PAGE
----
Tina Thompson's imminent retirement from the WNBA will officially mark the end of an era for women's sport. Thompson is the last remaining member of the class of players from the inaugural season of 1997. She will retire as the league's all-time leading scorer and second behind Lisa Leslie in rebounds. Hers is a career of remarkable longevity, having emerged from the shadows of Cythia Cooper and Sheryl Swoopes to become a star in her own right. She will most likely be remembered as one-third of the trailblazing trio of Houston Comets who captivated audiences while winning the first four WNBA titles. The first draft pick in WNBA history, Thompson is also the only woman to play in each of the 17 seasons since the league's inception.
Although the WNBA has had its share of stars in Thompson, Swoopes, Cooper and Leslie, it has long suffered from sporadic media coverage. I remember tuning into SportsCenter to find out the score of a 2005 WNBA Finals game; I had to wait until the second half of the telecast before getting a brief recap of the Sacramento Monarch's championship clinching win. I was bowled over that a major professional sports team got only a footnote after winning a title. In my eyes, this firmly situated the lowly position of women's professional sport within the overall superstructure of a male-dominated culture.
My outrage at ESPN's coverage was often met by the usual chauvinistic replies: the women aren't as good, their brand of basketball is inferior, nobody wants to watch that. I've always felt that ESPN had a cultural responsibility to help mould the way men view women's sport. To my mind, even if ratings demanded otherwise, ESPN should have run that story at the top of the show.
Money, money, money - I know.
At the risk of sounding cliché, sometimes there are things more important than the almighty dollar, even when trying to run a successful business. What would have been ESPNs net loss for moving up the story and giving it a bit more airtime? Obviously, I don't have the answer to that question, but it seemed to me like a major missed opportunity to make a statement about the network's commitment to the advancement of women's professional sport.
While doing a bit of research for this piece, I googled "why does the WNBA struggle to survive?" Half-way through writing my question, Google auto-finished the sentence with "why does the WNBA even exist anymore?" In order for women's sport to thrive, we've got to move past comparing women's athletic ability with men. WNBA players will never be able to compete with NBA players, but that is beside the point - they are good in their own right and should not be wantonly ostracised by men who feel their domain has been encroached upon.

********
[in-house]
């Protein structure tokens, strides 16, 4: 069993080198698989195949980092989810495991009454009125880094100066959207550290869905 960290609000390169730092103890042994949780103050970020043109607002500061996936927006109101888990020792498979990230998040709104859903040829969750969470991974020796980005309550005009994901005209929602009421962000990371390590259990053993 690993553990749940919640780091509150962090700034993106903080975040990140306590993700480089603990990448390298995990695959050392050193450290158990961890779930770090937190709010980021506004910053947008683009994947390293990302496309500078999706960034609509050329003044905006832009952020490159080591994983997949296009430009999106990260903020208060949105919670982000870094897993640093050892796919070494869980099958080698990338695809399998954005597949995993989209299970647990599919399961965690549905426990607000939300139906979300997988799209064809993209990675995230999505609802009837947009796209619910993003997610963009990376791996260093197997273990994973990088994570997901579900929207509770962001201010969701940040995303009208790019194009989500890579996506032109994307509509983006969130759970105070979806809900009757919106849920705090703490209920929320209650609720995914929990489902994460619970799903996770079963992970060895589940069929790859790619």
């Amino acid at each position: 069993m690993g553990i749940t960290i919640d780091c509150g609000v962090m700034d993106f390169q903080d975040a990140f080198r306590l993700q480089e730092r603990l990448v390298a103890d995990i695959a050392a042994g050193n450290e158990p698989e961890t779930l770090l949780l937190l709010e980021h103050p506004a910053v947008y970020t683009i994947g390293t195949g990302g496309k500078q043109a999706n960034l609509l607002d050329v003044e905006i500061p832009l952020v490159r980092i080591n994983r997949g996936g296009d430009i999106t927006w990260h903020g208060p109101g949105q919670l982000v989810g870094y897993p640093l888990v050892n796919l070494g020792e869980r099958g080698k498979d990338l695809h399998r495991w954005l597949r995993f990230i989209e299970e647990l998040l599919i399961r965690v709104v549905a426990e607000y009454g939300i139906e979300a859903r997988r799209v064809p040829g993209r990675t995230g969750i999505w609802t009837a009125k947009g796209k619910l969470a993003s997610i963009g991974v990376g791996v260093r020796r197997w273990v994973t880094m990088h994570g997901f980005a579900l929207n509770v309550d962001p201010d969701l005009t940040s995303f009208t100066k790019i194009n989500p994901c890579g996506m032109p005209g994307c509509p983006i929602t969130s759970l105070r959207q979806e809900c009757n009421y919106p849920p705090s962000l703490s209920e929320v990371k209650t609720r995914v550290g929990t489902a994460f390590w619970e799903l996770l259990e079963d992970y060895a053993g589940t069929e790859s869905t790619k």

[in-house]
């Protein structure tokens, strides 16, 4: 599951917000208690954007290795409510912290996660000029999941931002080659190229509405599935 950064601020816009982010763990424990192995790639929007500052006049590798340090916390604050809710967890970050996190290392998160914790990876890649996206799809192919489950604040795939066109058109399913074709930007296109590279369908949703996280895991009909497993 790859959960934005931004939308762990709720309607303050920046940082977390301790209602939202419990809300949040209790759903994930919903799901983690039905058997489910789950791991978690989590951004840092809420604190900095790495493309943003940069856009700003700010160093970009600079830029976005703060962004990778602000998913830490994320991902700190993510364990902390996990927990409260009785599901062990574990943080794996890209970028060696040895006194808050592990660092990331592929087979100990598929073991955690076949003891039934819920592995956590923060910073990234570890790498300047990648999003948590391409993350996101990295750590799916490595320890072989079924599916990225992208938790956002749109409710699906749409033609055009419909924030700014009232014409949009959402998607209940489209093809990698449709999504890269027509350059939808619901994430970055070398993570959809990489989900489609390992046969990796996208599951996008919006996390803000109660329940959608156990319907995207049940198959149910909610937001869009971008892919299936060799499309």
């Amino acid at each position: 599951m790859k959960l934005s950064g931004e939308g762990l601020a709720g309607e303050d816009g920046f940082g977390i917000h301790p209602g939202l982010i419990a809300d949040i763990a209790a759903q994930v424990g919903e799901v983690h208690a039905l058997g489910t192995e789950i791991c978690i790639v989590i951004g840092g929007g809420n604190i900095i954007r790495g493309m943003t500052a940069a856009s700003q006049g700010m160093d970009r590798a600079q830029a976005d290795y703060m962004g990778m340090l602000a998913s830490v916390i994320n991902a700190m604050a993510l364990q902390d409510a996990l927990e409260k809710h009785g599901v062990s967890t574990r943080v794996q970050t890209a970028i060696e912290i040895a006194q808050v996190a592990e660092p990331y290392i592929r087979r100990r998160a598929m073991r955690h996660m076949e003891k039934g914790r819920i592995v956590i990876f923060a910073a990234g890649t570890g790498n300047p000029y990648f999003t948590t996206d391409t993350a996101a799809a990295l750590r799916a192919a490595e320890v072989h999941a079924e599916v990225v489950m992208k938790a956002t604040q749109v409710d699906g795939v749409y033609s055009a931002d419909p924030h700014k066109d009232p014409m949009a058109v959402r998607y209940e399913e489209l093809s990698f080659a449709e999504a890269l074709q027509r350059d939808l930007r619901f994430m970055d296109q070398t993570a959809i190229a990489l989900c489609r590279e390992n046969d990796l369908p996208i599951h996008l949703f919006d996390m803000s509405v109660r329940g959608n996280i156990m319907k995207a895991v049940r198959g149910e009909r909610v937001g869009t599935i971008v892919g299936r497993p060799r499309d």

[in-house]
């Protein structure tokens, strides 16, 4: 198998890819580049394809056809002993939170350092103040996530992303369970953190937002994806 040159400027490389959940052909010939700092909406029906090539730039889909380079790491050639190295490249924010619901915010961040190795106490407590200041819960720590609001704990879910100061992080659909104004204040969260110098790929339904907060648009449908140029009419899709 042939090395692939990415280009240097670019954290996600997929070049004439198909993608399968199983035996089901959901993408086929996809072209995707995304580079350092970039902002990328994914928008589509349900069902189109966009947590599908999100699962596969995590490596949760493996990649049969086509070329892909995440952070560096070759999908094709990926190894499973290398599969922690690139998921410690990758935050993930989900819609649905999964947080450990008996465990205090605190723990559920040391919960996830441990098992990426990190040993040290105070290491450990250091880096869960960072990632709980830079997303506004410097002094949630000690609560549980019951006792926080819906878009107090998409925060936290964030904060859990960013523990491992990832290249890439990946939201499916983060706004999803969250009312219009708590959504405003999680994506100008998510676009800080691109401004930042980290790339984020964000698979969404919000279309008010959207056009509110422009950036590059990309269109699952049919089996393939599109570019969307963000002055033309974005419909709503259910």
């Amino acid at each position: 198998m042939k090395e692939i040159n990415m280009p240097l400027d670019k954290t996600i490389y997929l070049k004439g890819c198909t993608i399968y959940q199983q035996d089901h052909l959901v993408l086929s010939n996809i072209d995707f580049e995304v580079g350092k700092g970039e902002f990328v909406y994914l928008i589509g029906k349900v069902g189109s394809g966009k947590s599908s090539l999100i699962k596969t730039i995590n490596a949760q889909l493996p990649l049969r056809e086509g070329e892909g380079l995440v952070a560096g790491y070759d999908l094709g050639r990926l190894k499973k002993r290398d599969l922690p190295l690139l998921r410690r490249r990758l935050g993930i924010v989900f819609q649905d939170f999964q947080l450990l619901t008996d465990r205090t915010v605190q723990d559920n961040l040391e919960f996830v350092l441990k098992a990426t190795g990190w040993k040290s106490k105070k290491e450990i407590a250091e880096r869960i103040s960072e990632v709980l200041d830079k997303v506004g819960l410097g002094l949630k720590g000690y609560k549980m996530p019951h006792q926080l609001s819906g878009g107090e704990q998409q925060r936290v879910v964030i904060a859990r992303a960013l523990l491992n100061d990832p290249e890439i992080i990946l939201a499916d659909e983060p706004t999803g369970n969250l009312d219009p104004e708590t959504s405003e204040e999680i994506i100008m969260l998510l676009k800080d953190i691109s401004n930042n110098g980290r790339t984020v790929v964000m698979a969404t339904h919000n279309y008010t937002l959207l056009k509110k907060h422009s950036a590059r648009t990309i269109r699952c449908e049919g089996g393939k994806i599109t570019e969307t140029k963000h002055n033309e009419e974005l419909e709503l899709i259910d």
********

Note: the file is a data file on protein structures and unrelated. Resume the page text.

Yesterday marked the 40th anniversary of the "Battle of the Sexes" tennis match between Billie Jean King and Bobby Riggs. Fresh off the realization of Title IX, the match was billed as a referendum on gender roles and King's victory played a key role in allowing women's participation in sport to progress. In 2013, that women should be faced with having to justify their worth on the field of play is a ludicrously antiquated notion. The pioneering women of the WNBA were a manifestation of the hard work done by Billie Jean King and the founding members of the Virginia Slims/WTA Tours. Many decades of hard work and sacrifice led to the birth of the WNBA; women have earned their place in the professional sport landscape.
It has been a long road for the league - the Houston Comets, winners of the first four WNBA titles, folded in 2008. Thompson, Swoopes and Cooper have no arena in Houston from which to hang their jerseys. Players often play overseas in the offseason in order to supplement their WNBA salaries. Still, the league survives. The duo of Brittney Griner and Elena Delle Donne promise to rejuvenate the league and secure its future for years to come.
Below I have compiled a list that pays homage to the first class of WNBA players. It's not all inclusive by any means, but in the wake of Tina Thompson's retirement, we should all take a step back and pay respect to a group of women who participated in something truly remarkable: